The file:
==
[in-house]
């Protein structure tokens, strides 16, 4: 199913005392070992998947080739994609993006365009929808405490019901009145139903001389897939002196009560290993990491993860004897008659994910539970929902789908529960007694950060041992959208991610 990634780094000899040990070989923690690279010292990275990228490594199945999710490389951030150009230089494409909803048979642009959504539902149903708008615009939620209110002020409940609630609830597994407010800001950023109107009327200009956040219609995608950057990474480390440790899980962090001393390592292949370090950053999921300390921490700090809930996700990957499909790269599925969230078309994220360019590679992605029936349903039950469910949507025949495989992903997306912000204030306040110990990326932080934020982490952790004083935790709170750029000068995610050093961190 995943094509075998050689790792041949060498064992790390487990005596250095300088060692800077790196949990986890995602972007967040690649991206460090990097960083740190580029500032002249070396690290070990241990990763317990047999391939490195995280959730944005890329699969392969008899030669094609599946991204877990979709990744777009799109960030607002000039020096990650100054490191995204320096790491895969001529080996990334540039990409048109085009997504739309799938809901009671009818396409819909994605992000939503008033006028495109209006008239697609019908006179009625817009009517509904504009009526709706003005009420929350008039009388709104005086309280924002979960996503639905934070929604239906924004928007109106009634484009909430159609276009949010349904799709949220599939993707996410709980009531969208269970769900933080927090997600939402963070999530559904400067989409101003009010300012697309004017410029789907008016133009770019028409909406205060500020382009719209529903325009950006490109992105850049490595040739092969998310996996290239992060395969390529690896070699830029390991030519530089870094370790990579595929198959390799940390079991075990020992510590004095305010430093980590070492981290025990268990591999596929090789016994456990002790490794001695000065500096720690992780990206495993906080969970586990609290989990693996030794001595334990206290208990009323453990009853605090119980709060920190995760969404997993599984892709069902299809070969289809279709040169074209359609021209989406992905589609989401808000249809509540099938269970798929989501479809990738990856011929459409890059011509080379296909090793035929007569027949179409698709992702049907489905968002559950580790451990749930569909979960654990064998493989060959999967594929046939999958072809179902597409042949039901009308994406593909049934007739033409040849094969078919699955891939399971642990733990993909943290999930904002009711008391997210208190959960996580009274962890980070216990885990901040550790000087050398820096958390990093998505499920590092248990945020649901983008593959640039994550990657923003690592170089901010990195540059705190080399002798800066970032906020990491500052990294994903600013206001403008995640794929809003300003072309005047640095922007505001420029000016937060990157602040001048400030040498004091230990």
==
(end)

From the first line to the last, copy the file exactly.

[in-house]
């Protein structure tokens, strides 16, 4: 199913005392070992998947080739994609993006365009929808405490019901009145139903001389897939002196009560290993990491993860004897008659994910539970929902789908529960007694950060041992959208991610 990634780094000899040990070989923690690279010292990275990228490594199945999710490389951030150009230089494409909803048979642009959504539902149903708008615009939620209110002020409940609630609830597994407010800001950023109107009327200009956040219609995608950057990474480390440790899980962090001393390592292949370090950053999921300390921490700090809930996700990957499909790269599925969230078309994220360019590679992605029936349903039950469910949507025949495989992903997306912000204030306040110990990326932080934020982490952790004083935790709170750029000068995610050093961190 995943094509075998050689790792041949060498064992790390487990005596250095300088060692800077790196949990986890995602972007967040690649991206460090990097960083740190580029500032002249070396690290070990241990990763317990047999391939490195995280959730944005890329699969392969008899030669094609599946991204877990979709990744777009799109960030607002000039020096990650100054490191995204320096790491895969001529080996990334540039990409048109085009997504739309799938809901009671009818396409819909994605992000939503008033006028495109209006008239697609019908006179009625817009009517509904504009009526709706003005009420929350008039009388709104005086309280924002979960996503639905934070929604239906924004928007109106009634484009909430159609276009949010349904799709949220599939993707996410709980009531969208269970769900933080927090997600939402963070999530559904400067989409101003009010300012697309004017410029789907008016133009770019028409909406205060500020382009719209529903325009950006490109992105850049490595040739092969998310996996290239992060395969390529690896070699830029390991030519530089870094370790990579595929198959390799940390079991075990020992510590004095305010430093980590070492981290025990268990591999596929090789016994456990002790490794001695000065500096720690992780990206495993906080969970586990609290989990693996030794001595334990206290208990009323453990009853605090119980709060920190995760969404997993599984892709069902299809070969289809279709040169074209359609021209989406992905589609989401808000249809509540099938269970798929989501479809990738990856011929459409890059011509080379296909090793035929007569027949179409698709992702049907489905968002559950580790451990749930569909979960654990064998493989060959999967594929046939999958072809179902597409042949039901009308994406593909049934007739033409040849094969078919699955891939399971642990733990993909943290999930904002009711008391997210208190959960996580009274962890980070216990885990901040550790000087050398820096958390990093998505499920590092248990945020649901983008593959640039994550990657923003690592170089901010990195540059705190080399002798800066970032906020990491500052990294994903600013206001403008995640794929809003300003072309005047640095922007505001420029000016937060990157602040001048400030040498004091230990």